Ironically, it seems that the same life I want to share is what prevents me from finding the time to write. But I love our life and love reading about other mom’s trials, tribulations and craziness and want to share our crazy with all of you.

First, let me explain our crazy . . . My husband is the fourth generation of his family to farm and raise cattle on our farm in Central Kansas. Right now we are in the middle of calving season, which means we will welcome a couple hundred new baby calves to our farm in the next three months. It’s a great season – who doesn’t love baby calves – but our mommas cows require a watchful eye and helping hand when things aren’t going right or the weather is not ideal for a fresh, wet baby calf to hit the ground. For almost two months, my husband and his father will take turns checking on the animal. That means he’s up every two to four hours morning, noon and night (not unlike a mother of a newborn). The cows take priority because their well being and livelihood is his top priority.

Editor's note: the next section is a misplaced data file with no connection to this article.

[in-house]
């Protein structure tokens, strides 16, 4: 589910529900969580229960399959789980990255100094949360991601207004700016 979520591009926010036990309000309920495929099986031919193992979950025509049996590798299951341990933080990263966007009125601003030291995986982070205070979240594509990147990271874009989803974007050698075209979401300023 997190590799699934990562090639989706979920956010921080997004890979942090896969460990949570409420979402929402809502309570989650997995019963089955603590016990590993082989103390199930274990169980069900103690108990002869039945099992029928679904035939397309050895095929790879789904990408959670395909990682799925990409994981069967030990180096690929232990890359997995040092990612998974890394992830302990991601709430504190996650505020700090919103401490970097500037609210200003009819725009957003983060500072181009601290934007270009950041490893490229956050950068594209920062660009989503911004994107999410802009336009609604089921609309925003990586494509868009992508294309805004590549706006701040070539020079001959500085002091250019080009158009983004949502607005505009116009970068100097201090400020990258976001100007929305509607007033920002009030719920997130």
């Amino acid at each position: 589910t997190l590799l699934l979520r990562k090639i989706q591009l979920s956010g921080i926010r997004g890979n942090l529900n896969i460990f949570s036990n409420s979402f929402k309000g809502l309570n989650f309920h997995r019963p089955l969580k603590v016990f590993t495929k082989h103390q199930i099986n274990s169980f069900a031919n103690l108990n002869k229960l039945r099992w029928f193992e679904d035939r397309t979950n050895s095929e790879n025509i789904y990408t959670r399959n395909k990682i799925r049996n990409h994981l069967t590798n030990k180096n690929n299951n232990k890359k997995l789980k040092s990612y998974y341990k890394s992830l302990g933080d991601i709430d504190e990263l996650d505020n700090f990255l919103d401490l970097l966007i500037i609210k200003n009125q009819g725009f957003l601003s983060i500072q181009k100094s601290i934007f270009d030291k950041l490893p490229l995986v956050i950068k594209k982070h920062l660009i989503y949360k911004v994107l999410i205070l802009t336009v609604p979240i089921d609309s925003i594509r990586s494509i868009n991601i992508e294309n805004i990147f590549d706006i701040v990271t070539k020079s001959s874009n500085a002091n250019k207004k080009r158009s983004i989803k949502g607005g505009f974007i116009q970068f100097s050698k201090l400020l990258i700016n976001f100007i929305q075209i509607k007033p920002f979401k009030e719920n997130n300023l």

During other times of the year, planting, harvest and animal care keep my husband at the farm 60 – 80 hours a week. His job has never been 8 a.m. – 5 p.m. and it sure doesn’t allow for weekends and holidays off. There are days I just want him home, but it’s not that easy. He’s the boss and the one responsible for it all at the end of the day so when work needs done, he’s the one to do it. This farm is our future and its our hope that this is here for our boys to return home to one day.

Then there’s my job. I have a great position as a District Director for our U.S. Congressman. I love my job and the responsibilities in my position, but it also is not a typical office job. I oversee staff and offices in a district that covers 63 counties and more than 47,000 square miles. There are days I can sit at my kitchen table while the boys play and nap and get my work done. But there are other days I’m on the road and unable to get home for supper or get my oldest to pre-school. I take the downtime and days at home when I can but my schedule differs widely every week and some meetings and travel requirements are simply out of my control.